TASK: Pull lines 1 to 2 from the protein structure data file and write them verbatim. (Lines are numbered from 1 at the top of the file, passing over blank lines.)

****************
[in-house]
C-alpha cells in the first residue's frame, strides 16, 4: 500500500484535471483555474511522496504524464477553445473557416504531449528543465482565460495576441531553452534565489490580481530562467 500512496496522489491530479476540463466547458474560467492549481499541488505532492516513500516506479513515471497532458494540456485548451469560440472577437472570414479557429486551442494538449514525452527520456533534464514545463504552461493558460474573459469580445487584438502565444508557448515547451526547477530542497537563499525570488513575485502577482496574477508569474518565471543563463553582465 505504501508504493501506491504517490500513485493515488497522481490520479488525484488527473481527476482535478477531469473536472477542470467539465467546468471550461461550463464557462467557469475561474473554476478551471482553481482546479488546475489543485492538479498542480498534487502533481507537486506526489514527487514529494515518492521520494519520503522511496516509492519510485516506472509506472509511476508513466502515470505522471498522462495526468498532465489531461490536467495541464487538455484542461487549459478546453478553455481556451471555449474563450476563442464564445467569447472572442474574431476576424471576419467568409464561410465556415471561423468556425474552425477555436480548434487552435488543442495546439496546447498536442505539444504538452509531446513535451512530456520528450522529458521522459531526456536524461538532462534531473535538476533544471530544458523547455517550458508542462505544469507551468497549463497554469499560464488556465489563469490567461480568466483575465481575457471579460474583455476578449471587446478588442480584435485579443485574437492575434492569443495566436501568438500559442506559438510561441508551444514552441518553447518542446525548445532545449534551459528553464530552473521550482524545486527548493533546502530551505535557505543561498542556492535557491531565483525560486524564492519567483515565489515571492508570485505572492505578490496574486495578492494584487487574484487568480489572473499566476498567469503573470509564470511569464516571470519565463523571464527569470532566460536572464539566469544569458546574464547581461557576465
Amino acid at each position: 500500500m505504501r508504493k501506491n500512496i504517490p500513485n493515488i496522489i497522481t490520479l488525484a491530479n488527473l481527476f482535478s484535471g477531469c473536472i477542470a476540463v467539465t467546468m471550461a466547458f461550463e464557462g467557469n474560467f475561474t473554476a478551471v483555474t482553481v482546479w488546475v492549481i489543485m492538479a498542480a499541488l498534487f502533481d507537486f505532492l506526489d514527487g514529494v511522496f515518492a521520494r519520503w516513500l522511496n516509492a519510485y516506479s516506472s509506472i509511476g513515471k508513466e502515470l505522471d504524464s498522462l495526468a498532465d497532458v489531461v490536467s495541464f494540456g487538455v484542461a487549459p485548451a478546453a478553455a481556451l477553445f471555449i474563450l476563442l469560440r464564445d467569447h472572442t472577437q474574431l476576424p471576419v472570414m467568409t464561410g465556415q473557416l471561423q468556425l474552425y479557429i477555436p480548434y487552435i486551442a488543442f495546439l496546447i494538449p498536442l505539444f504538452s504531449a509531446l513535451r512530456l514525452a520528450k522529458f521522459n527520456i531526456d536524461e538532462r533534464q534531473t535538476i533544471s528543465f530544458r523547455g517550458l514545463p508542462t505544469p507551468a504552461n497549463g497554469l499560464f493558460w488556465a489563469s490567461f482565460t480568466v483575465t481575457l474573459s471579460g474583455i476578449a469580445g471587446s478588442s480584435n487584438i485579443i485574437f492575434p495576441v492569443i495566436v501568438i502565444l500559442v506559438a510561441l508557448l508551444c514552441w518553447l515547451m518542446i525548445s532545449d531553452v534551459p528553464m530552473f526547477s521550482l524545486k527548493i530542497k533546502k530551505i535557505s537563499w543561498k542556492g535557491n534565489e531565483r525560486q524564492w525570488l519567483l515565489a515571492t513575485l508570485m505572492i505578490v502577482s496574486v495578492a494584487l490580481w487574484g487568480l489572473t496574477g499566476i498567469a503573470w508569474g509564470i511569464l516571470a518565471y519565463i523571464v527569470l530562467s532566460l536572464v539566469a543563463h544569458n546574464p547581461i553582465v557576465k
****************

[in-house]
C-alpha cells in the first residue's frame, strides 16, 4: 500500500484535471483555474511522496504524464477553445473557416504531449528543465482565460495576441531553452534565489490580481530562467 500512496496522489491530479476540463466547458474560467492549481499541488505532492516513500516506479513515471497532458494540456485548451469560440472577437472570414479557429486551442494538449514525452527520456533534464514545463504552461493558460474573459469580445487584438502565444508557448515547451526547477530542497537563499525570488513575485502577482496574477508569474518565471543563463553582465 505504501508504493501506491504517490500513485493515488497522481490520479488525484488527473481527476482535478477531469473536472477542470467539465467546468471550461461550463464557462467557469475561474473554476478551471482553481482546479488546475489543485492538479498542480498534487502533481507537486506526489514527487514529494515518492521520494519520503522511496516509492519510485516506472509506472509511476508513466502515470505522471498522462495526468498532465489531461490536467495541464487538455484542461487549459478546453478553455481556451471555449474563450476563442464564445467569447472572442474574431476576424471576419467568409464561410465556415471561423468556425474552425477555436480548434487552435488543442495546439496546447498536442505539444504538452509531446513535451512530456520528450522529458521522459531526456536524461538532462534531473535538476533544471530544458523547455517550458508542462505544469507551468497549463497554469499560464488556465489563469490567461480568466483575465481575457471579460474583455476578449471587446478588442480584435485579443485574437492575434492569443495566436501568438500559442506559438510561441508551444514552441518553447518542446525548445532545449534551459528553464530552473521550482524545486527548493533546502530551505535557505543561498542556492535557491531565483525560486524564492519567483515565489515571492508570485505572492505578490496574486495578492494584487487574484487568480489572473499566476498567469503573470509564470511569464516571470519565463523571464527569470532566460536572464539566469544569458546574464547581461557576465